Santee Cooper talking with South Mississippi about nuclear ownership

Santee Cooper, South Carolina’s state-owned utility, plans to start talks with South Mississippi Electric Power Association (SMEPA) for a power purchase agreement where SMEPA might eventually hold a minority interest in Santee Cooper’s share of two new nuclear units that will be built at the V.C. Summer station in South Carolina.

Santee Cooper holds a 45% interest in Summer units 2 and 3 that were approved by the U.S. Nuclear Regulatory Commission (NRC) March 30. SCANA (NYSE: SCG) subsidiary South Carolina Electric & Gas owns 55%. Santee Cooper has, however, been looking to reduce its 45% ownership stake.

The letter of intent, announced April 13 by Santee Cooper, calls for SMEPA to secure from 2% to 7% of the capacity and energy from the new generating units, which is roughly 4% to 14% of Santee Cooper’s ownership in the new units.

The letter of intent also includes as part of the potential transaction an option for South Mississippi Electric’s future acquisition of a portion of Santee Cooper’s ownership interest, Santee Cooper said in a news release.

The letter of intent sets no timetable for the negotiations. “And yes, we continue to talk to Duke,” a Santee Cooper spokesperson said in an email. The South Carolina-owned utility announced many months ago that it was in talks with Duke Energy (NYSE: DUK) about that company taking a stake in the new Summer units.

The NRC commission approved V.C. Summer units 2 and 3 in a 4-1 vote on March 30. Each of the new nuclear units will have a generating capacity of more than 1,110-MW.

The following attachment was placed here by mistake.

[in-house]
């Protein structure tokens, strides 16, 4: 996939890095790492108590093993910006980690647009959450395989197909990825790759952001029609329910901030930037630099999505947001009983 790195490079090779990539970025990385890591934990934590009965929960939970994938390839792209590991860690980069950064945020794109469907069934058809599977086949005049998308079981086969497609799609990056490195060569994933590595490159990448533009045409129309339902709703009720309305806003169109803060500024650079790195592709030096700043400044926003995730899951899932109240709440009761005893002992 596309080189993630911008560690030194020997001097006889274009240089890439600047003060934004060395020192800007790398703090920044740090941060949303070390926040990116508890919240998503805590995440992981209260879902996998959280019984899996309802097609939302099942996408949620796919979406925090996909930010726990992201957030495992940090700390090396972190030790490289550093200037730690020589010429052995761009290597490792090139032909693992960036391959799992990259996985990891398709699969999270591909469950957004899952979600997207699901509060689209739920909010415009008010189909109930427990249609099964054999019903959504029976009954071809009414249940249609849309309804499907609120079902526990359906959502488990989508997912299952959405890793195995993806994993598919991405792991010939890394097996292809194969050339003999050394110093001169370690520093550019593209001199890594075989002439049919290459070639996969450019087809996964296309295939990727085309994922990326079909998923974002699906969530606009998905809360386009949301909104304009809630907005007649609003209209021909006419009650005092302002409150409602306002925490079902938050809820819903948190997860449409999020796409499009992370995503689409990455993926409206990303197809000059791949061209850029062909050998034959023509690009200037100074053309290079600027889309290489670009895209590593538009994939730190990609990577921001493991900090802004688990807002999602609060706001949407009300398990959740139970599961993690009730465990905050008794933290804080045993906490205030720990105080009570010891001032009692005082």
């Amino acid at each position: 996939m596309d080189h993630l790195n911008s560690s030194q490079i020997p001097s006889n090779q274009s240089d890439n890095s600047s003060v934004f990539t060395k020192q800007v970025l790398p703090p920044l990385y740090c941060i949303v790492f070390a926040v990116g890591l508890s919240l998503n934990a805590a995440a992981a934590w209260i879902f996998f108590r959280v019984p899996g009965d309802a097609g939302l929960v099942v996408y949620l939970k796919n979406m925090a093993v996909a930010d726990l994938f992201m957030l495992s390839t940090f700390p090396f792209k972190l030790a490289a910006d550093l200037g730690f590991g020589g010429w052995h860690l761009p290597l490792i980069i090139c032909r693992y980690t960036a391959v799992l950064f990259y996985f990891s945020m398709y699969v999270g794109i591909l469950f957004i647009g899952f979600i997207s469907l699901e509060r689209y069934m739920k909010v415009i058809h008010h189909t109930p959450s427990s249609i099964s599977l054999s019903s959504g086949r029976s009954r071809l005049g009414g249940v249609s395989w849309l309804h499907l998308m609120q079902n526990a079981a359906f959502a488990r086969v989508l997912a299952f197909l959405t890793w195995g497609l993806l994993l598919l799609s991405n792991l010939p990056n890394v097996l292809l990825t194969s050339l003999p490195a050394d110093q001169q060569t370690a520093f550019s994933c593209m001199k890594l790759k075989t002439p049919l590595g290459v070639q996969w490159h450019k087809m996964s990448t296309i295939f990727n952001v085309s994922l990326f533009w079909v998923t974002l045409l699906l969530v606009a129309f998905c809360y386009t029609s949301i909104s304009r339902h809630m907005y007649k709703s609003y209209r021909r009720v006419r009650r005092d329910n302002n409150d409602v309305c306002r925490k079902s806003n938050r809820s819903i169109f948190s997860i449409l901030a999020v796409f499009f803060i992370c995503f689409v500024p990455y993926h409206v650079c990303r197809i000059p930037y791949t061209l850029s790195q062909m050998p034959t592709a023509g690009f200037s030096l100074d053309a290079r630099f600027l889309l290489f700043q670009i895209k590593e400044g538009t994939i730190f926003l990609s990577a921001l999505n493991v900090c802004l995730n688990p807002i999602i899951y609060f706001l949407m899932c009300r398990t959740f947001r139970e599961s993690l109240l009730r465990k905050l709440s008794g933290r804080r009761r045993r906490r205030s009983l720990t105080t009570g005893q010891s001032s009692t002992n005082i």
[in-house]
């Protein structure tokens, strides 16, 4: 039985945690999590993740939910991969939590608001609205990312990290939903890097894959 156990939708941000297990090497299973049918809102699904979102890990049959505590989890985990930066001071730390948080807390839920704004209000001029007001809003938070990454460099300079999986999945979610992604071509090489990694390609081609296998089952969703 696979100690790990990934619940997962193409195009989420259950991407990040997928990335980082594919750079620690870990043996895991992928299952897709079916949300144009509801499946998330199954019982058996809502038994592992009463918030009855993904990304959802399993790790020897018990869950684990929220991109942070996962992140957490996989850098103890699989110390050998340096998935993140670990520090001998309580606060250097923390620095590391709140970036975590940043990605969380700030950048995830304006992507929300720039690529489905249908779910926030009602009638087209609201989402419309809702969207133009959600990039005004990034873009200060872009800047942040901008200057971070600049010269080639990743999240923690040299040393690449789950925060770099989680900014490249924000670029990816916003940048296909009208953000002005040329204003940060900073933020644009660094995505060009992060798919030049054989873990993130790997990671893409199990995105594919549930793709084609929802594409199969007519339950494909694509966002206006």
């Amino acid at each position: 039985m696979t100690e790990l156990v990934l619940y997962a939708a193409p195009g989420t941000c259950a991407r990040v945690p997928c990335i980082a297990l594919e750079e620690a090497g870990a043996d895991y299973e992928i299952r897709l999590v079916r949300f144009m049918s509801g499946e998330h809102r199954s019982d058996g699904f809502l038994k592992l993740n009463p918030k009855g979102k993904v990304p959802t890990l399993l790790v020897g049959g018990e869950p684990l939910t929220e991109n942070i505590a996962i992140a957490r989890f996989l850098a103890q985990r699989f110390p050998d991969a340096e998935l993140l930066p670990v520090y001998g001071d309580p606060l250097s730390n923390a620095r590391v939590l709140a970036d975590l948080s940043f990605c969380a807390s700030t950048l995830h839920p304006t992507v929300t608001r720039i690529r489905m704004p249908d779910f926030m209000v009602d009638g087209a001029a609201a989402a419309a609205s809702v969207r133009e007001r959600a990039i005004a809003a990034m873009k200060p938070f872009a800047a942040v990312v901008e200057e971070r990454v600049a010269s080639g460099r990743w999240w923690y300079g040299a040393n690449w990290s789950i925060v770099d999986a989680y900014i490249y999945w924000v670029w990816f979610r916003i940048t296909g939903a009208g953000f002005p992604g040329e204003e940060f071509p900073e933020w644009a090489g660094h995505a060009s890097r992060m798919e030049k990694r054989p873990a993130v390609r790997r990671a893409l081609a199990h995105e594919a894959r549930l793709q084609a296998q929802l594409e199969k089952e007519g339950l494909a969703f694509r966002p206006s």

SCANA has said the new reactors could go forward without a U.S. Department of Energy loan guarantee. “We have provided information to DOE as part of the loan guarantee application process, but DOE has not provided us with any specifics related to terms and conditions that might be attached to the loan guarantees,” a SCANA spokesperson said.

The two new reactors are expected to start operation by the end of 2018. As for South Mississippi, it announced in 2010 that it would purchase a minority interest in the integrated gasification combined-cycle power plant planned in Kemper County, Miss., by Southern Co. (NYSE: SO) subsidiary Mississippi Power.

South Mississippi Electric is a not-for-profit cooperative that generates, transmits and sells wholesale electric energy to 11 member distribution cooperatives that serve 56 of Mississippi’s 82 counties.

About Wayne Barber 4201 Articles
Wayne Barber, Chief Analyst for the GenerationHub, has been covering power generation, energy and natural resources issues at national publications for more than 20 years. Prior to joining PennWell he was editor of Generation Markets Week at SNL Financial for nine years. He has also worked as a business journalist at both McGraw-Hill and Financial Times Energy. Wayne also worked as a newspaper reporter for several years. During his career has visited nuclear reactors and coal mines as well as coal and natural gas power plants. Wayne can be reached at